Thoughts about our industry

It's August, ICAST is over and Oneida is just around the corner. I've had some time to think about things since the show. From what I saw, I feel pretty good about most of our industry. Some of the sectors are hurting worse than others, but at least the tackle part of it seems to be holding its own.

I hadn't been to the show in several years, and I couldn't help but notice the changing role of the media. It's very different — and in my opinion better — than it was years ago.

Years ago there used to be a handful of writers and photographers from the print media — magazines — on the floor. They interviewed everyone and took plenty of photos. Overall, they did a good job, but the result of their work wasn't seen for months.

I'm not saying that was their fault, because it wasn't. It's just the way things were back then.

This year, however, there were tons of Web sites doing their thing. Almost all of them were taking pictures, doing interviews and filming video for immediate upload. Stuff that once took two or three months to get out to the consumer is now taking two or three hours.

That puts information about new products and new techniques into the consumer's hands almost immediately. That's a good thing. It helps them make informed judgments about how to spend their money efficiently.

In some ways, the information's better, too. I really like being able to explain to someone how a product works when they can hear it in my words and watch me demonstrate everything live.

That helps us professional anglers and other experts educate anglers about how to use a product properly. That helps them catch more fish, which means they ultimately buy more products. That's good for all of us. It's a deal where everybody wins, and those are the best kind.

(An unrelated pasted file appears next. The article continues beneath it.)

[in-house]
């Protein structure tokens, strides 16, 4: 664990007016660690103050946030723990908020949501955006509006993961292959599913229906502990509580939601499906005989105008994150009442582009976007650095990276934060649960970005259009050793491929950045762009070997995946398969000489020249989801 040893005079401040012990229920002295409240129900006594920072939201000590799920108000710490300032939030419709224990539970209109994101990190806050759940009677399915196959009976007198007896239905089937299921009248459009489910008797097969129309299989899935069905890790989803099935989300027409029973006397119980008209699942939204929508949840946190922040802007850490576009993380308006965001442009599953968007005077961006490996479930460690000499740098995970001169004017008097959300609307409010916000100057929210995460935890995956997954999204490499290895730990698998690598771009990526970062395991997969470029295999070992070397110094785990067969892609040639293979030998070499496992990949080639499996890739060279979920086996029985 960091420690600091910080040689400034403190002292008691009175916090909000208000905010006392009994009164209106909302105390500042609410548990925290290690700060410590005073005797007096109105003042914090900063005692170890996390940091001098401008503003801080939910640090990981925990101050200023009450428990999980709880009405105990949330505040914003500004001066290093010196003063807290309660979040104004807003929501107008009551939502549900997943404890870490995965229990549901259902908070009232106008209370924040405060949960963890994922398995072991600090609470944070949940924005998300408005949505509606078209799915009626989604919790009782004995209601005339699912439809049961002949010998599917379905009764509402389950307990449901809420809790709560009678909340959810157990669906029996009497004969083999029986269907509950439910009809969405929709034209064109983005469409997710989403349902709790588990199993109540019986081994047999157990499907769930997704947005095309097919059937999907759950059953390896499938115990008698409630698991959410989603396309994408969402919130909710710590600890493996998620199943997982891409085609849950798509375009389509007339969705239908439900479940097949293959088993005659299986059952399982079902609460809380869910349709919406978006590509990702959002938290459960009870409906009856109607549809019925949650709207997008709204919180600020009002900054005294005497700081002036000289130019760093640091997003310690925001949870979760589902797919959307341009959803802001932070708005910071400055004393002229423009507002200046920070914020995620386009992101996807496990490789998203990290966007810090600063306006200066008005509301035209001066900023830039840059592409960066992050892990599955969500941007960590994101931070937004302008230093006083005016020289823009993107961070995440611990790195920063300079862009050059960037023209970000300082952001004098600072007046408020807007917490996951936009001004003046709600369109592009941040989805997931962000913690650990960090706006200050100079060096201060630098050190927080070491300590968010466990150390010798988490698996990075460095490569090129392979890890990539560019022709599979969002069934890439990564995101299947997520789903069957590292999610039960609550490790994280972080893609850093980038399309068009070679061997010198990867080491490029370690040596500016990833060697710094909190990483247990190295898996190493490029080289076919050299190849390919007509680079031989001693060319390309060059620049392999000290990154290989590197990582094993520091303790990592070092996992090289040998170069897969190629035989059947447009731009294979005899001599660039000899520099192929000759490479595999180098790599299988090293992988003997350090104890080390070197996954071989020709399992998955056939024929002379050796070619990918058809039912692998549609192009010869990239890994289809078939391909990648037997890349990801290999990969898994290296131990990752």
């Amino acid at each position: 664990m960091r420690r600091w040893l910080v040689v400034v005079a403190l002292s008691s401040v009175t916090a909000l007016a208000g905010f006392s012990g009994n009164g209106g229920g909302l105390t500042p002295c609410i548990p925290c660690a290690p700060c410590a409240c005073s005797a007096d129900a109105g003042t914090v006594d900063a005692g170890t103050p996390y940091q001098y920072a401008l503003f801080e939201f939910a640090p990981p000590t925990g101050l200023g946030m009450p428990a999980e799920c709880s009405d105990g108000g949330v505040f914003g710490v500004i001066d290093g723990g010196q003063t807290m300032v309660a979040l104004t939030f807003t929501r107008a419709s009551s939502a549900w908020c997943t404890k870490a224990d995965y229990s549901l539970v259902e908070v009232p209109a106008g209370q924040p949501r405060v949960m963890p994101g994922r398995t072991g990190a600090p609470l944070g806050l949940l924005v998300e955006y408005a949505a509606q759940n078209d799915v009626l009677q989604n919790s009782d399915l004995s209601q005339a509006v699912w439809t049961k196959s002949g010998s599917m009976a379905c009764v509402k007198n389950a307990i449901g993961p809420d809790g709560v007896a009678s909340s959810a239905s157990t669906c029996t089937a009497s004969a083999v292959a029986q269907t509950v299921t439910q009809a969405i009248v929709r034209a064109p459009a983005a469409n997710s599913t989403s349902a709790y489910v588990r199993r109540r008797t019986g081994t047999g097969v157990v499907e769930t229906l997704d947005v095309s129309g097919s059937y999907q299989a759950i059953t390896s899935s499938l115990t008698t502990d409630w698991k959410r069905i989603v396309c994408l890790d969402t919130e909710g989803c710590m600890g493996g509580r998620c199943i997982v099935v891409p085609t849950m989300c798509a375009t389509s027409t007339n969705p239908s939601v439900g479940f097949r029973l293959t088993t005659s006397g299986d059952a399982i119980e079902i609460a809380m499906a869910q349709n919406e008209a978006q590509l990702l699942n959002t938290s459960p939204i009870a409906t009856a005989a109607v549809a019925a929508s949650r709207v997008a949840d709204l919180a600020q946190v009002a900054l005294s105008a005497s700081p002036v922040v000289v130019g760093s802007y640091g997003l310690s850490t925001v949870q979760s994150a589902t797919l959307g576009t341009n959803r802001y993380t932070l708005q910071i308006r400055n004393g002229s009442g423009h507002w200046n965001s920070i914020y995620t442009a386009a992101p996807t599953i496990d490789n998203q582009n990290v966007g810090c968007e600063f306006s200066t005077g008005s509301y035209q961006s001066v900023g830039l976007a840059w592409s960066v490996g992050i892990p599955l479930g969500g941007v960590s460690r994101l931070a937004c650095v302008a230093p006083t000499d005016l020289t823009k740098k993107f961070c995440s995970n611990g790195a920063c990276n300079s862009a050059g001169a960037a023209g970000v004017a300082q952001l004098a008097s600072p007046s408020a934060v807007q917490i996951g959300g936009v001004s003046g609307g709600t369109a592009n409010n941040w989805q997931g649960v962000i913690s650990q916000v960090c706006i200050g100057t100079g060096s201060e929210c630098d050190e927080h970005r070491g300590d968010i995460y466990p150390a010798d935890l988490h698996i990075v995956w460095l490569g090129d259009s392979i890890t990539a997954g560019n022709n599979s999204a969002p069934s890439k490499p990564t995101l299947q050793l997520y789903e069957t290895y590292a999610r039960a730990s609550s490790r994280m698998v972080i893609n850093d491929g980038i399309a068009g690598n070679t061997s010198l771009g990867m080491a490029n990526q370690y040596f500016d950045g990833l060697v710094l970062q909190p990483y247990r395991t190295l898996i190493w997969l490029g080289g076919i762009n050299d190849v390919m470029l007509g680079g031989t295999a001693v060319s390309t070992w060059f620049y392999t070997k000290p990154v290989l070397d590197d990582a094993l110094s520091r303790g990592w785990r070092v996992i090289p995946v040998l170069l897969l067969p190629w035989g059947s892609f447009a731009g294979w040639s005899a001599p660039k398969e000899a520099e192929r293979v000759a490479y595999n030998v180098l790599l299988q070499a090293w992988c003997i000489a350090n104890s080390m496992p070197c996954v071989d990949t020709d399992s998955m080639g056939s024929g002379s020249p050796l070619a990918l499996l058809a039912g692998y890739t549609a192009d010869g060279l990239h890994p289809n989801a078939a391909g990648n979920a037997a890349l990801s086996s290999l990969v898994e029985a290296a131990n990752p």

The other trend I noticed at ICAST was a movement towards value. There for awhile everything was upscale. It seemed like the more expensive a lure, line, rod or reel was, the more popular it was with buyers and the public — not because it necessarily worked better, but because it was fancier and cost more.

I didn't see that this year. Buyers and other industry professionals were looking for value. I think that was one of the big reasons the Strike King and Quantum booths were so busy. Our products offer anglers a chance to fish with reasonably priced, first-class tackle that catches bass.

Anyway, the way I see it is that things are good, if not great. We'll make it through these tough times. We've done it before as an industry and as a country. There's no reason to believe that won't happen this time.

Next week we'll talk about the Oneida event and the Toyota Tundra Bassmaster Angler of the Year race.

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